Sleeping baby with arcs of wadding.

Making dishes! 

I was blessed at the beginning of my motherhood roller coaster that my son gave me the opportunity to make lots of pots. I got to fire with other potters in three kilns over the spring and summer.
Anne Partna of Blue Hen Pottery with Mattias at a firing of her kiln. 

Mattias in front of the freshly fired kiln at Joseph Sand Pottery
It was a good opportunity to introduce my son to new kiln designs, for him to meet new people, and for me to feel like I was kind of in the groove of things. When I couldn't get lids for jars finished for almost two weeks (having to keep said jars damp the entire time), it was nerve wracking. That case, especially, showed me patience. I did one show at the Old Salem Pottery Fair on the Square.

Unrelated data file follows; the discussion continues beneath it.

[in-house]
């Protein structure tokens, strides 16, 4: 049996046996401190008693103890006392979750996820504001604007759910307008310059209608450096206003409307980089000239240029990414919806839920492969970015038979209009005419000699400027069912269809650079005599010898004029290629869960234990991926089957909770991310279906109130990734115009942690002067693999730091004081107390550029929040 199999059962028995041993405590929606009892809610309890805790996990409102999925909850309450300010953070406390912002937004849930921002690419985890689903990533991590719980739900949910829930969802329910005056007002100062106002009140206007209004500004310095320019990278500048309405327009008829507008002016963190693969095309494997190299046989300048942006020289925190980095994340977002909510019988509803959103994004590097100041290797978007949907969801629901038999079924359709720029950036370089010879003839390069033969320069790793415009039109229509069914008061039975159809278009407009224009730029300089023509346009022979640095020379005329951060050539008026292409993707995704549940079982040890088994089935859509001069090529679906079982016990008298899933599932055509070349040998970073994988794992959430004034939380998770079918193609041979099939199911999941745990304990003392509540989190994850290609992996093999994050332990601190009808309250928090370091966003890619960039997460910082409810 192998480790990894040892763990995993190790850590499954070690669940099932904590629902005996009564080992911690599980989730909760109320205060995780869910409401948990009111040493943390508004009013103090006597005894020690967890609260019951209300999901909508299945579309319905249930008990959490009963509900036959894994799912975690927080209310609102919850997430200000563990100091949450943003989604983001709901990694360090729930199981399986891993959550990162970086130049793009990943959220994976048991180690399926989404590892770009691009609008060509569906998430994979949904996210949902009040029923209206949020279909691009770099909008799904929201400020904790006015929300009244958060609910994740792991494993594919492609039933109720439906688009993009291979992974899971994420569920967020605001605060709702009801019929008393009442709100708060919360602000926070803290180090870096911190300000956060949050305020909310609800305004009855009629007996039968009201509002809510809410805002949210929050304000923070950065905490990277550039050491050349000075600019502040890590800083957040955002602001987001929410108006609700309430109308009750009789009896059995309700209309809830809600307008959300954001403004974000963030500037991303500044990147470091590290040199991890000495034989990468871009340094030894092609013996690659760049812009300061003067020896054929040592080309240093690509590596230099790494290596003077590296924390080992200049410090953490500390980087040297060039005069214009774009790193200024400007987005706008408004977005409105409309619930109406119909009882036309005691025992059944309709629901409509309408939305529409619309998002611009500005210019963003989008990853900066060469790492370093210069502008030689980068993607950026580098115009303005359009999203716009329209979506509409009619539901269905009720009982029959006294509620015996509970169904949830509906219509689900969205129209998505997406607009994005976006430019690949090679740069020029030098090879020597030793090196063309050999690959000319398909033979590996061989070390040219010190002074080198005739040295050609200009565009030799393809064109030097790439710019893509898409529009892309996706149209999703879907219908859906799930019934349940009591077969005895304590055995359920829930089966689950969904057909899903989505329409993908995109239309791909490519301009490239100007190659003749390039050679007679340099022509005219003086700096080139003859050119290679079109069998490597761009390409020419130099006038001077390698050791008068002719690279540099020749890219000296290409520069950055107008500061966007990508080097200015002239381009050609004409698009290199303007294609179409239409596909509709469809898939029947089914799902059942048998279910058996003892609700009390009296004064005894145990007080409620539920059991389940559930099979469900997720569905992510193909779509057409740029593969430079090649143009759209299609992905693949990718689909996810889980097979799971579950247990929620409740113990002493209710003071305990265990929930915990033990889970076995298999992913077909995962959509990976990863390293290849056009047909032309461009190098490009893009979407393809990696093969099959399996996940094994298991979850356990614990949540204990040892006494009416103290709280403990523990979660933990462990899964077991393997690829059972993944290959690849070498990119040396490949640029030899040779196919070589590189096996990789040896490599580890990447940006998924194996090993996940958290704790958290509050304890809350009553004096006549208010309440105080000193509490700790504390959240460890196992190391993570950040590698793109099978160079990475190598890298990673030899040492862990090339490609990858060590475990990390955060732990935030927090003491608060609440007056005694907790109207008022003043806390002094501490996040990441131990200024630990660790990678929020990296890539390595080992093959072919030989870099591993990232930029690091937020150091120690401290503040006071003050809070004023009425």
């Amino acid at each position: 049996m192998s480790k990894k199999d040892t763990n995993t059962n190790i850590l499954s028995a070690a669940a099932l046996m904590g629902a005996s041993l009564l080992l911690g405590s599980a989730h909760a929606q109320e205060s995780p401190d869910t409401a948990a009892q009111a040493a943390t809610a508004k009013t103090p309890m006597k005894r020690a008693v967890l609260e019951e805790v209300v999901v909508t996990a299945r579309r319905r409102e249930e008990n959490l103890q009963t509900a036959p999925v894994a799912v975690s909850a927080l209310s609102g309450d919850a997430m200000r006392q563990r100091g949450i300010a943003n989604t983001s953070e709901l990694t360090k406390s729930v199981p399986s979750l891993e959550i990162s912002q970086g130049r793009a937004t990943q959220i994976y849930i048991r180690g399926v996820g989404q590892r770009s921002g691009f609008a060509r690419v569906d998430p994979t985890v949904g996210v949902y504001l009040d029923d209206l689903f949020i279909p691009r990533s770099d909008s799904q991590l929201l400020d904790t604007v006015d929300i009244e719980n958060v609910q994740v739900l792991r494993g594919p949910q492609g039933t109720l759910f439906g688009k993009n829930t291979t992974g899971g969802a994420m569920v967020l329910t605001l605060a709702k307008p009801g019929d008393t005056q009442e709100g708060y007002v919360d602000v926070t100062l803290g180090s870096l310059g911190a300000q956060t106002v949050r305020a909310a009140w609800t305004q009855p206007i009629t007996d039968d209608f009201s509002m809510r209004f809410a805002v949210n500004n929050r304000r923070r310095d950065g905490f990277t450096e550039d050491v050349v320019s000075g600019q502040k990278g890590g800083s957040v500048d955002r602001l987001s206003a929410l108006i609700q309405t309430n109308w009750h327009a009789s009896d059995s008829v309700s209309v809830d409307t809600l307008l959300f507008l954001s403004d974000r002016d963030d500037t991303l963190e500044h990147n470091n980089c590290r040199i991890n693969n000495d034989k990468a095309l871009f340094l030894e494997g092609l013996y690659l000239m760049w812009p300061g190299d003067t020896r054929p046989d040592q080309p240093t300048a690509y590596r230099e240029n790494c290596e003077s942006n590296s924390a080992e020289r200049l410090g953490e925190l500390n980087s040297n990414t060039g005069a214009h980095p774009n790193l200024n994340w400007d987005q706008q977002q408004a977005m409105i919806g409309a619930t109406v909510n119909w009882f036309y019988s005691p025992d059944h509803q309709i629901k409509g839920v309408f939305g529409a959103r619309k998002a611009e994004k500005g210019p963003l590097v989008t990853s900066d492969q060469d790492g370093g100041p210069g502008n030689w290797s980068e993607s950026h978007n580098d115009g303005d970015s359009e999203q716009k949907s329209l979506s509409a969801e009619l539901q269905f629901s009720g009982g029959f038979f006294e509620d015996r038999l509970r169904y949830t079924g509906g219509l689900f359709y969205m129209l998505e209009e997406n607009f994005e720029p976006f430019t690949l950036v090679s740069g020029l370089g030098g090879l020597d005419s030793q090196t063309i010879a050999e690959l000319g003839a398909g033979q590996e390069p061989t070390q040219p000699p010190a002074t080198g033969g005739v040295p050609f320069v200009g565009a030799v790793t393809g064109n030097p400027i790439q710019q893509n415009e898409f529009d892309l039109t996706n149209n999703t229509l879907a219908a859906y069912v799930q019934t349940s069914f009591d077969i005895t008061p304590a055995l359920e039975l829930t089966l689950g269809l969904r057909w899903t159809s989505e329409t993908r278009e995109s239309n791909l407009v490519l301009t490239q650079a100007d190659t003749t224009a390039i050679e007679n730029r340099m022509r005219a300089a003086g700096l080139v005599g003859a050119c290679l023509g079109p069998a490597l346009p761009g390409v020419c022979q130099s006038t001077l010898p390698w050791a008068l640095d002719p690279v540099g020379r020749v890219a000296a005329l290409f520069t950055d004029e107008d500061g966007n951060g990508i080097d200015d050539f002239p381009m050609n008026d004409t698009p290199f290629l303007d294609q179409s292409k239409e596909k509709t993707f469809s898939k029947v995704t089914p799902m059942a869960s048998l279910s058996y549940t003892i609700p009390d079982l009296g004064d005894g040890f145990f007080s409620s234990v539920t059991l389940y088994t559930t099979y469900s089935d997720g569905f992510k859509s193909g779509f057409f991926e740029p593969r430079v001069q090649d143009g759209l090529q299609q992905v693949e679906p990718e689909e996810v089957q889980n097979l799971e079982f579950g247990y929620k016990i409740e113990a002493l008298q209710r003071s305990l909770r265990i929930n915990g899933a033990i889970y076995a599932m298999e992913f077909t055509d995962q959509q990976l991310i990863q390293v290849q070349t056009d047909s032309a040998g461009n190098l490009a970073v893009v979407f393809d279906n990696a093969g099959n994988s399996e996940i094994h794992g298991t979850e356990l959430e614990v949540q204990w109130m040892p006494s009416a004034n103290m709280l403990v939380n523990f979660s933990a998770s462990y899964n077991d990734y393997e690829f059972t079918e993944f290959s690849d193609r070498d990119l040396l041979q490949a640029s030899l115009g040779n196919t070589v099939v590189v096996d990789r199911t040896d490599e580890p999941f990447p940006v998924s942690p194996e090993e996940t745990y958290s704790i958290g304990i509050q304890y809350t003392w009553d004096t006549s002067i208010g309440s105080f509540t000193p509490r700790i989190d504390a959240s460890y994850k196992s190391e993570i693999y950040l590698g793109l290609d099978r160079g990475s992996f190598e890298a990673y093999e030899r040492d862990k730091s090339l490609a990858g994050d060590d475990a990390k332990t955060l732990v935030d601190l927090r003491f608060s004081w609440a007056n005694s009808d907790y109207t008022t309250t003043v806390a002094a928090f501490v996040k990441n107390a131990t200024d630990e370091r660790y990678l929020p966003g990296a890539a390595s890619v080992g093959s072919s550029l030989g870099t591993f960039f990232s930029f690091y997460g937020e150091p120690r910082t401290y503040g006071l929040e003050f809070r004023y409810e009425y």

Mattias an I next to my kiln.

However, when I got to load up my own kiln, though, that was a totally different experience and feeling. It was exhilarating and cathartic, kind of like giving birth to a child.
New vases in 2016.

I've been back in the studio this year, but I may be stepping back from my schedule that I kept several years ago of firing every 4-6 weeks. Perhaps I will only fire 2-3 times each year, but I have decided that it will be better to concentrate on my new family member and use the time I have in the studio to make pots that I enjoy or want to try out. Stay tuned, there's more news to come. Here's to life's adventures!

Monday, November 30, 2015

Missing in Action

My own kiln, recently fired, November 2015
 It is sort of embarrassing to see the date of when I last made a post! Dear Readers, I thank you for bearing with me. I promise there are some great photos to come, and of course, perhaps a baby update (with photos)!
Freshly-thrown pieces of pottery.